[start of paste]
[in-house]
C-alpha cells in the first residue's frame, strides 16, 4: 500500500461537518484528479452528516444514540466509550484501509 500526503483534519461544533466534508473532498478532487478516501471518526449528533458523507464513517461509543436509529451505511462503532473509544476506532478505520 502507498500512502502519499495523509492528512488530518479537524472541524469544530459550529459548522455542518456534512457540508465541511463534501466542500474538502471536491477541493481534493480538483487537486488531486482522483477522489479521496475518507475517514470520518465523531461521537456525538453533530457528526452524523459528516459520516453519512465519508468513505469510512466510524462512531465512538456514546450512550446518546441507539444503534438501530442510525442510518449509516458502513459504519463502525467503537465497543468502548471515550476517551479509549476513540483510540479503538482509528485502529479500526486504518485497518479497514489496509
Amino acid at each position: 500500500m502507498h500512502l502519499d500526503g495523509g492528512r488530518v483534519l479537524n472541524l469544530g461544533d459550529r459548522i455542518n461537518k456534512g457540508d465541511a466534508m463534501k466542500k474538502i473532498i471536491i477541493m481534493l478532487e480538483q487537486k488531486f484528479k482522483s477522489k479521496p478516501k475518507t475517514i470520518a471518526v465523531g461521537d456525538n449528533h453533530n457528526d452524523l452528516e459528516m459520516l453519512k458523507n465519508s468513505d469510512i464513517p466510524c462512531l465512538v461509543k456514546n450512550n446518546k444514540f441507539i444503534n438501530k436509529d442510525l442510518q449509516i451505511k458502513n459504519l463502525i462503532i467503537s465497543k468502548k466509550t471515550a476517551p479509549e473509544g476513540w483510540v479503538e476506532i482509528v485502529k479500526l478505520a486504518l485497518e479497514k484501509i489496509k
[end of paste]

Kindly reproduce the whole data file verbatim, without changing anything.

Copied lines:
[in-house]
C-alpha cells in the first residue's frame, strides 16, 4: 500500500461537518484528479452528516444514540466509550484501509 500526503483534519461544533466534508473532498478532487478516501471518526449528533458523507464513517461509543436509529451505511462503532473509544476506532478505520 502507498500512502502519499495523509492528512488530518479537524472541524469544530459550529459548522455542518456534512457540508465541511463534501466542500474538502471536491477541493481534493480538483487537486488531486482522483477522489479521496475518507475517514470520518465523531461521537456525538453533530457528526452524523459528516459520516453519512465519508468513505469510512466510524462512531465512538456514546450512550446518546441507539444503534438501530442510525442510518449509516458502513459504519463502525467503537465497543468502548471515550476517551479509549476513540483510540479503538482509528485502529479500526486504518485497518479497514489496509
Amino acid at each position: 500500500m502507498h500512502l502519499d500526503g495523509g492528512r488530518v483534519l479537524n472541524l469544530g461544533d459550529r459548522i455542518n461537518k456534512g457540508d465541511a466534508m463534501k466542500k474538502i473532498i471536491i477541493m481534493l478532487e480538483q487537486k488531486f484528479k482522483s477522489k479521496p478516501k475518507t475517514i470520518a471518526v465523531g461521537d456525538n449528533h453533530n457528526d452524523l452528516e459528516m459520516l453519512k458523507n465519508s468513505d469510512i464513517p466510524c462512531l465512538v461509543k456514546n450512550n446518546k444514540f441507539i444503534n438501530k436509529d442510525l442510518q449509516i451505511k458502513n459504519l463502525i462503532i467503537s465497543k468502548k466509550t471515550a476517551p479509549e473509544g476513540w483510540v479503538e476506532i482509528v485502529k479500526l478505520a486504518l485497518e479497514k484501509i489496509k